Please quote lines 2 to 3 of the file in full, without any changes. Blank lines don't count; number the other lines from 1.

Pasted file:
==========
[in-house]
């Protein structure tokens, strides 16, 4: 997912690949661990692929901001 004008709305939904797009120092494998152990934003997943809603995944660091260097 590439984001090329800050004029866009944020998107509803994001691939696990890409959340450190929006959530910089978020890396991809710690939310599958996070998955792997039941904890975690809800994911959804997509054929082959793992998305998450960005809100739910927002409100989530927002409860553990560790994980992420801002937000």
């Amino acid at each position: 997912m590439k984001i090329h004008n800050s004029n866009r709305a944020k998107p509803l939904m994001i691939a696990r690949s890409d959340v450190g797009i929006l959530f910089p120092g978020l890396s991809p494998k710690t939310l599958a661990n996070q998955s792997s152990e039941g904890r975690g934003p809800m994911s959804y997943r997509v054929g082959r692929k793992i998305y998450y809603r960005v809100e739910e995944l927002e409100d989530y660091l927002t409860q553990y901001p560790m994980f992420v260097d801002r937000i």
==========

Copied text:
């Protein structure tokens, strides 16, 4: 997912690949661990692929901001 004008709305939904797009120092494998152990934003997943809603995944660091260097 590439984001090329800050004029866009944020998107509803994001691939696990890409959340450190929006959530910089978020890396991809710690939310599958996070998955792997039941904890975690809800994911959804997509054929082959793992998305998450960005809100739910927002409100989530927002409860553990560790994980992420801002937000």
């Amino acid at each position: 997912m590439k984001i090329h004008n800050s004029n866009r709305a944020k998107p509803l939904m994001i691939a696990r690949s890409d959340v450190g797009i929006l959530f910089p120092g978020l890396s991809p494998k710690t939310l599958a661990n996070q998955s792997s152990e039941g904890r975690g934003p809800m994911s959804y997943r997509v054929g082959r692929k793992i998305y998450y809603r960005v809100e739910e995944l927002e409100d989530y660091l927002t409860q553990y901001p560790m994980f992420v260097d801002r937000i």